2009 - T-type channel blocking properties and antiabsence activity of two imidazo[1,2-b]pyridazine derivatives structurally related to indomethacin
Port-a-Patch publication in Neuropharmacology (2009)
Rimoli M.G., Russo E., Cataldi M., Citraro R., Ambrosino P., Melisi D., Curcio A., De Lucia S., Patrignani P., De Sarro G., Abignente E.
Neuropharmacology (2008) 56(3):637-646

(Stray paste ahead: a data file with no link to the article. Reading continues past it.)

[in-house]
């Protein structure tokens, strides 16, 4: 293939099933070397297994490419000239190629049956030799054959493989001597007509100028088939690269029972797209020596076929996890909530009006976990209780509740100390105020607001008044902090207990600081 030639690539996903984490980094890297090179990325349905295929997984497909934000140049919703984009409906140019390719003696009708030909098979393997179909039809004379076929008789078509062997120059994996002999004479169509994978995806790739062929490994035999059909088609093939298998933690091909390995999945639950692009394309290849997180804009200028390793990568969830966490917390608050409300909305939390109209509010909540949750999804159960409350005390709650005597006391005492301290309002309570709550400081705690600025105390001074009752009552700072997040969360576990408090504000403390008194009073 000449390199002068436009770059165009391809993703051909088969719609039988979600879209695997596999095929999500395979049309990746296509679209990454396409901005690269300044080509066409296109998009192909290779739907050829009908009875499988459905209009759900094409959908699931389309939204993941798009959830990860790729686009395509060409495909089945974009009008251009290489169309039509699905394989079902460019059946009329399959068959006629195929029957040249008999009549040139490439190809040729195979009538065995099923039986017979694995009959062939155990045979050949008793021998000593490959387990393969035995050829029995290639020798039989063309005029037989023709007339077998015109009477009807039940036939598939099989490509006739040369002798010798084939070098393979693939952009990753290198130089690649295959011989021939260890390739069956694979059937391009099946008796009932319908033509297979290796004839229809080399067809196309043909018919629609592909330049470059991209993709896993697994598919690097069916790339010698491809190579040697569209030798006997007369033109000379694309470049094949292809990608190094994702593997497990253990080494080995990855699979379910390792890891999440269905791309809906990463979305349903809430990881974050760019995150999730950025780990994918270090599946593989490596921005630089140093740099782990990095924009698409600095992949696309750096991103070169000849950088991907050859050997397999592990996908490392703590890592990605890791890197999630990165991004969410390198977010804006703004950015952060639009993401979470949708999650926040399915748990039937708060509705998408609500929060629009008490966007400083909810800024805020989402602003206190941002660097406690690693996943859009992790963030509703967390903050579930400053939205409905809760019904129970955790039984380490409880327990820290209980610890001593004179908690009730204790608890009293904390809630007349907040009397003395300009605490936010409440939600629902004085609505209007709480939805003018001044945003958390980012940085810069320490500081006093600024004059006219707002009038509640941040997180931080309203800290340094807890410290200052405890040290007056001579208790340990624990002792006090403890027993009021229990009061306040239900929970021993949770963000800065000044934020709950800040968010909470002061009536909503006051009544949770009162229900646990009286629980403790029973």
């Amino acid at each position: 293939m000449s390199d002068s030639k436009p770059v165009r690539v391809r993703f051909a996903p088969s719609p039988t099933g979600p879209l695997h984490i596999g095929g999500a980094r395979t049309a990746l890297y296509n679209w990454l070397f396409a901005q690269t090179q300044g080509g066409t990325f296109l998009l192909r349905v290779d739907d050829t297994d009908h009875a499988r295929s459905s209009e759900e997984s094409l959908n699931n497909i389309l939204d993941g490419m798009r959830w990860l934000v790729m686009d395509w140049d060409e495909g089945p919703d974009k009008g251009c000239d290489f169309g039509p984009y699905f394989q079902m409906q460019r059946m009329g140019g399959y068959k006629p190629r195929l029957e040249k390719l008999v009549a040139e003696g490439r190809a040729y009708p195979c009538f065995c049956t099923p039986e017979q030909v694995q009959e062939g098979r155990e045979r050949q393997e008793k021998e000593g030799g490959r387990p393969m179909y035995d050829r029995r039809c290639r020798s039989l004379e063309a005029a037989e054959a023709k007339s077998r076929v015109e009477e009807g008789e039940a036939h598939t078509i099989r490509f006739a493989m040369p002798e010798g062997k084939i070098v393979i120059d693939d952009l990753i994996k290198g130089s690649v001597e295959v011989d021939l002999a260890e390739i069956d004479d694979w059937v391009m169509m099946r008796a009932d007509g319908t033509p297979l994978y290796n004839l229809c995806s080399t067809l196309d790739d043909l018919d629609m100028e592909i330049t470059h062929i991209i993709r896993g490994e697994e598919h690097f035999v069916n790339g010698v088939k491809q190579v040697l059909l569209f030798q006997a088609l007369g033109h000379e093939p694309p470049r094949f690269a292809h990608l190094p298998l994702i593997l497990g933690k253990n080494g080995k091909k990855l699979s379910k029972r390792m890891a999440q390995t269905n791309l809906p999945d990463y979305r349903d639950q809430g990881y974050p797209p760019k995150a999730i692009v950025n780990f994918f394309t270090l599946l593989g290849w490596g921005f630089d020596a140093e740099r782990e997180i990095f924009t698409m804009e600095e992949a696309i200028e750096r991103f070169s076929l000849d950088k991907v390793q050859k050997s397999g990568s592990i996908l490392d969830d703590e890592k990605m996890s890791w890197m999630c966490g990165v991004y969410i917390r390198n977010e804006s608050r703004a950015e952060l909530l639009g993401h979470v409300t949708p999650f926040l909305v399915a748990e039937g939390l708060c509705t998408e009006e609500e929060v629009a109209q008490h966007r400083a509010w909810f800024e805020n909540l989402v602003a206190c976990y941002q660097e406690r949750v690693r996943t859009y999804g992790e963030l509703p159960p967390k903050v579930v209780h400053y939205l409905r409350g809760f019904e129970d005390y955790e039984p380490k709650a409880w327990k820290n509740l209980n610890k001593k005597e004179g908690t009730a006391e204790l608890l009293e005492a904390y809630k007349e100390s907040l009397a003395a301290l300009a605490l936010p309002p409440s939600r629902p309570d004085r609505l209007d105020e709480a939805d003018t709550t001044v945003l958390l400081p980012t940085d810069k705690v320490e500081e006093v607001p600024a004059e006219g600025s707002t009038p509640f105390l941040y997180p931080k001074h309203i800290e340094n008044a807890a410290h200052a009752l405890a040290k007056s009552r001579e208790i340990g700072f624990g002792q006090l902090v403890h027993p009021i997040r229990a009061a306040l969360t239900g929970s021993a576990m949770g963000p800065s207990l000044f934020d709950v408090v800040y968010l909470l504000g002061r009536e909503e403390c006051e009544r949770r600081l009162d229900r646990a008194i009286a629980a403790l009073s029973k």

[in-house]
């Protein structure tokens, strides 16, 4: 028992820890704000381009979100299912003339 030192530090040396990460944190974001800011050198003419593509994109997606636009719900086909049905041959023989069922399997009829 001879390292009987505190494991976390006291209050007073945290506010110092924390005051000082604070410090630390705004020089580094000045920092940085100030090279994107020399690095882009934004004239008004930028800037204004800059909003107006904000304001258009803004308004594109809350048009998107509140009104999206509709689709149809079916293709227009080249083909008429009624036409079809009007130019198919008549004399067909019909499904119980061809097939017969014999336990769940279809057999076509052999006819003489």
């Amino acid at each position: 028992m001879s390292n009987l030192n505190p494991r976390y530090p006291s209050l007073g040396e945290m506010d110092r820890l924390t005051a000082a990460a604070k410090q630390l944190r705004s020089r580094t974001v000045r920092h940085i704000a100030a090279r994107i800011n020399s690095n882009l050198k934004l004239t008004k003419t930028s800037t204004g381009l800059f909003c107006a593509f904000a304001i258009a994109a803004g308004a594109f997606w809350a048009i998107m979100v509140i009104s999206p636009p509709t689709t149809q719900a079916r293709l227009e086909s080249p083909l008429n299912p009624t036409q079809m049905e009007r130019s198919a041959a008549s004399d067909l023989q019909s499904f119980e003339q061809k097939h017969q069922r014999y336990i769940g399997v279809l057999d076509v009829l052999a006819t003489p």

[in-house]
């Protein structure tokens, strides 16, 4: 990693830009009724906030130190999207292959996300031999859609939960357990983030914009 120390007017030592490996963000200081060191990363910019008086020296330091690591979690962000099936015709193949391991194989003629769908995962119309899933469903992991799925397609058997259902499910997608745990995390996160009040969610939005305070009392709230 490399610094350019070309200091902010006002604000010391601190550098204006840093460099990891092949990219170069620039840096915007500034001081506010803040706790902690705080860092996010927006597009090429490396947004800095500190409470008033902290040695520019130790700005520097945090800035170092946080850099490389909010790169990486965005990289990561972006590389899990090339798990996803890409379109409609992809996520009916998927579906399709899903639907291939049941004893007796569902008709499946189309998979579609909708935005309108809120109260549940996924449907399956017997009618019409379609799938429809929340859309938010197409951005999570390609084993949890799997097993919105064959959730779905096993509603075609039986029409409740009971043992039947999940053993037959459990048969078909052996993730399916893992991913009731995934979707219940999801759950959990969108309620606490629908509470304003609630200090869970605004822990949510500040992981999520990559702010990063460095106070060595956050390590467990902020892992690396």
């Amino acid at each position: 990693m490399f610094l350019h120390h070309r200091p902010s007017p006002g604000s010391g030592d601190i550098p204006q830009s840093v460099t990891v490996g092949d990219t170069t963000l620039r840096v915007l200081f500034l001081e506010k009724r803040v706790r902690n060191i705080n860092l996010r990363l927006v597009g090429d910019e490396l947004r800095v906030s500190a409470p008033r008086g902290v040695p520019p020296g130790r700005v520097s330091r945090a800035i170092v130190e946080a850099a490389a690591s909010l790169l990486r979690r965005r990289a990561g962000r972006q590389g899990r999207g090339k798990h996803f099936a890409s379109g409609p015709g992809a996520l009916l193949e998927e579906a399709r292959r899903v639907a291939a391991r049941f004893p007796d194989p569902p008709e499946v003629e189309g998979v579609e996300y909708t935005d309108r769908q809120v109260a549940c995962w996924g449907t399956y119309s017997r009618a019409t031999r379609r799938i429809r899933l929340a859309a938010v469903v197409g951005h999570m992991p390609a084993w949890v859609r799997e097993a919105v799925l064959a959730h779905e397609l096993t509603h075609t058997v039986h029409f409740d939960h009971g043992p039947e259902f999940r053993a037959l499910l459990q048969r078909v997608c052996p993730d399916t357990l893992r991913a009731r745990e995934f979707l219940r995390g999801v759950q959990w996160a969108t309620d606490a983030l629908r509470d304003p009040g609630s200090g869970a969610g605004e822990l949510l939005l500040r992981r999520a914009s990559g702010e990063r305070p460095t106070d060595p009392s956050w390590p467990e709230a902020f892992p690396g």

It is presently unclear whether the antiseizure effects exerted by NSAIDs are totally dependent on COX inhibition or not. To clarify this point we investigated whether 7-methyl-2-phenylimidazo[1,2-b]pyridazine-3-carboxylic acid (DM1) and 6-methoxy-2-phenylimidazo[1,2-b]pyridazine-3-carboxylic acid (DM2), two imidazo[1,2-b]pyridazines structurally related to indomethacin (IDM) but ineffective in blocking COXs, retain IDM antiabsence activity. When administered by intraperitoneal injection in WAG/Rij rats, a rat strain which spontaneously develops SWDs, both DM1 and DM2 dose-dependently suppressed the occurrence of these seizures. Importantly, these compounds were both more potent in suppressing SWD occurrence than IDM. As T-type channel blockade is considered a mechanism of action common to many antiabsence drugs we explored by whole cell patch clamp electrophysiology in stably transfected HEK-293 the effect of DM1 and DM2 on CaV3.1 channels, the T-type channel subtype preferentially expressed in ventrobasal thalamic nuclei. Both these compounds dose-dependently suppressed the currents elicited by membrane depolarization in these cells. A similar T-type blocking effect was also observed when the cells were exposed to IDM. In conclusion, DM1 and DM2 whilst inactive on COXs, are potent antiabsence drugs. This suggests that compounds with structural features typical of NSAIDs may exert antiepileptic activity independently from COX inhibition and possibly by a direct interaction with T-type voltage-dependent Ca2+ channels.